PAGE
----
The Annals of Mathematical Statistics

Multiplex Sampling

David H. Evans

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The problem of estimating desired characteristics of a response $X$, where $X = h(y)$ and $y$ is a vector random variable with statistically independent components from known distributions, may be handled by standard Monte Carlo techniques. We are interested in the generalization where several distributions are of interest, one at a time, for each component of $y$ and the desired characteristics of $X$ must be estimated for each combination of component distributions. A relatively small number of observations, compared to the total number required if each combination were posed as a separate Monte Carlo problem, may be used instead by sampling from a fictitious distribution, calculating an estimate by appropriately weighting the observations, and then reusing the sample. These techniques are standard; the contribution here is to find the fictitious distribution which is best for the characteristics desired, the distributions of interest, and allied considerations. Various concepts of the meaning for "best" are examined in the paper. Finally, a quantitative evaluation is made under restricted conditions.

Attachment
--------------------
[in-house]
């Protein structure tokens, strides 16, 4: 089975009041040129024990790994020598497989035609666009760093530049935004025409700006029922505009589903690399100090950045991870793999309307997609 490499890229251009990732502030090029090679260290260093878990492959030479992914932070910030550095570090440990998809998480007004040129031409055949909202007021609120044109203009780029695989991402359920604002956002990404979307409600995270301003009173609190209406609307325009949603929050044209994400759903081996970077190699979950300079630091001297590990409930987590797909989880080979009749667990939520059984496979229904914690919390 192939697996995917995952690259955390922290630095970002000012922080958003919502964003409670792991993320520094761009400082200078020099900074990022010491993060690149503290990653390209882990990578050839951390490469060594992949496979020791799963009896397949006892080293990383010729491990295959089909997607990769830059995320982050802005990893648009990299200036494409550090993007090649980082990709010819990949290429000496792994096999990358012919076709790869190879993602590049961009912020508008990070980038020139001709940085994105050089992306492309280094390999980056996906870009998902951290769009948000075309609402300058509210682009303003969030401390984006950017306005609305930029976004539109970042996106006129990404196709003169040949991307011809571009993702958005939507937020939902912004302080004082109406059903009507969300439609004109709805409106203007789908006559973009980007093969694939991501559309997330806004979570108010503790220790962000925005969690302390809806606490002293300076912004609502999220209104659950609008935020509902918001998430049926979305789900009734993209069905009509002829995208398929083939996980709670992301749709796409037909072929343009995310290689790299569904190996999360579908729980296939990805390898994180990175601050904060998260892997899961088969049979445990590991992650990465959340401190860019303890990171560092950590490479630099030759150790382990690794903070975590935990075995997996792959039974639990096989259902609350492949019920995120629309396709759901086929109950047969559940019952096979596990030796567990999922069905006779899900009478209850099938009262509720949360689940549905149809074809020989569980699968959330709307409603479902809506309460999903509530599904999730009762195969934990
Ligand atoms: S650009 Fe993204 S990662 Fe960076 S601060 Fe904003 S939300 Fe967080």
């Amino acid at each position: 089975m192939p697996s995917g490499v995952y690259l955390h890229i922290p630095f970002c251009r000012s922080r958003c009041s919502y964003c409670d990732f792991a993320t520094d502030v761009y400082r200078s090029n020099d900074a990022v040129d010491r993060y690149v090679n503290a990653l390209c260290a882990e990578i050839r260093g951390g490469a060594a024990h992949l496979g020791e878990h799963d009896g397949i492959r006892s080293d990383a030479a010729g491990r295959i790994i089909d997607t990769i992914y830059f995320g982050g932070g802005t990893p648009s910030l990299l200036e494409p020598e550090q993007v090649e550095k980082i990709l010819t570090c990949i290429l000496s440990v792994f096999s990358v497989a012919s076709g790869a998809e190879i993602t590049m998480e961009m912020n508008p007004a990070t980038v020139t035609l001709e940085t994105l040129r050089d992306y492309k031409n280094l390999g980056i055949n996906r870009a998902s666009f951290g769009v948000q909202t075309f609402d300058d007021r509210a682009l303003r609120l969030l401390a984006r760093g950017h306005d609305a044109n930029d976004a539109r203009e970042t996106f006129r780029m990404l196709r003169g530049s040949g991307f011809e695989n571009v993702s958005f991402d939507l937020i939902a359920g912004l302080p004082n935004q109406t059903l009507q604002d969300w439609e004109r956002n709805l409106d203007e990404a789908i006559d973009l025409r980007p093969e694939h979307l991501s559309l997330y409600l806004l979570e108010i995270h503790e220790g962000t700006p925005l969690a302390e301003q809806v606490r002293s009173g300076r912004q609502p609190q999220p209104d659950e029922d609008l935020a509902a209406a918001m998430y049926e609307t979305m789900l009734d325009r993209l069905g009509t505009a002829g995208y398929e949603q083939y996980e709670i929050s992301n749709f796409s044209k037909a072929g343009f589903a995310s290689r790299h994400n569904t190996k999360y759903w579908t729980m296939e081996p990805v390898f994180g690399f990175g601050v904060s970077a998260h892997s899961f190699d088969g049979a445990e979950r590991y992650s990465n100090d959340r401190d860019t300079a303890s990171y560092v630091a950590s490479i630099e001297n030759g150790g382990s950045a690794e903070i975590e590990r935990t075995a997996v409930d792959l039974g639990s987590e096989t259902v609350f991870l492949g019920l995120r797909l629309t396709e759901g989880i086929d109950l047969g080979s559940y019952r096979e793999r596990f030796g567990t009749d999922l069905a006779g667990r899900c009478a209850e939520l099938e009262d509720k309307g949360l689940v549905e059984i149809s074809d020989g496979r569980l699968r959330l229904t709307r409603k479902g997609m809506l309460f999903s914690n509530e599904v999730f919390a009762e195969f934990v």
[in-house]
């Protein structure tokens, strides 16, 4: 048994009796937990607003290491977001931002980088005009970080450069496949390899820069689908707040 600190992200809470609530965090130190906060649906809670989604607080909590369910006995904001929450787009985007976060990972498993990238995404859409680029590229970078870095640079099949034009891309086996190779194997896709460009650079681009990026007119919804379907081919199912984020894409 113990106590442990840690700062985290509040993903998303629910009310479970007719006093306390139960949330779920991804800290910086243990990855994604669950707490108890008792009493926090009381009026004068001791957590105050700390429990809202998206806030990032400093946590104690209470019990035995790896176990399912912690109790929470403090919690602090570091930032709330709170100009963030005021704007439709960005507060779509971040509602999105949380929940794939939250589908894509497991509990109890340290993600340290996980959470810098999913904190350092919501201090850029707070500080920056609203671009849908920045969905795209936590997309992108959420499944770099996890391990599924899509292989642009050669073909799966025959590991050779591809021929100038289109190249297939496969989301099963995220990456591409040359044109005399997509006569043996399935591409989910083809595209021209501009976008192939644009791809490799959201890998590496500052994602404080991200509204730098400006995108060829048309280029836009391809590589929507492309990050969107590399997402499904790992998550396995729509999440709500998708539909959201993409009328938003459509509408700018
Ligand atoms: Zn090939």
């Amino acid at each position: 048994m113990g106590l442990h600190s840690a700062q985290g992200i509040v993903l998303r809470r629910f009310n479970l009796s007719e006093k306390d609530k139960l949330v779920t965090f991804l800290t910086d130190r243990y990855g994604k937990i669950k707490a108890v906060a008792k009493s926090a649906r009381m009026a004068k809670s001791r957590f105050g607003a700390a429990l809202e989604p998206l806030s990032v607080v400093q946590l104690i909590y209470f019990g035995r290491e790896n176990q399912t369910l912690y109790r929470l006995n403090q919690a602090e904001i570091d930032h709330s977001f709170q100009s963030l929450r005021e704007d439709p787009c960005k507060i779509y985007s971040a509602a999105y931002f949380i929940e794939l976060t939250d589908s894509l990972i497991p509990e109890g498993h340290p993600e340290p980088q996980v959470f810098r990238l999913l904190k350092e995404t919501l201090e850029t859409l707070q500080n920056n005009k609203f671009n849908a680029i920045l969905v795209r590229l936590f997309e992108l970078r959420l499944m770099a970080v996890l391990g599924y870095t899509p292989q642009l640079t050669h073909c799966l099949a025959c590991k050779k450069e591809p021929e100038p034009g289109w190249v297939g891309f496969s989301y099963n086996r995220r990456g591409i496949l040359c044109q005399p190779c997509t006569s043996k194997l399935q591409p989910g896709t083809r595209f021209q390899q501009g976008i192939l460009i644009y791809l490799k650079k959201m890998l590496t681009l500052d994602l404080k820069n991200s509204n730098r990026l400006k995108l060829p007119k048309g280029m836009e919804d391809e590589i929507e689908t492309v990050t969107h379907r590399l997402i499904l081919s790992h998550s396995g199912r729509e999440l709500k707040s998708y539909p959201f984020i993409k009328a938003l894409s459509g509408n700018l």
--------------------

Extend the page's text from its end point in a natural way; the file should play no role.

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Ann. Math. Statist., Volume 34, Number 4 (1963), 1322-1346.

First available in Project Euclid: 27 April 2007

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Evans, David H. Multiplex Sampling. Ann. Math. Statist. 34 (1963), no. 4, 1322--1346. doi:10.1214/aoms/1177703868.

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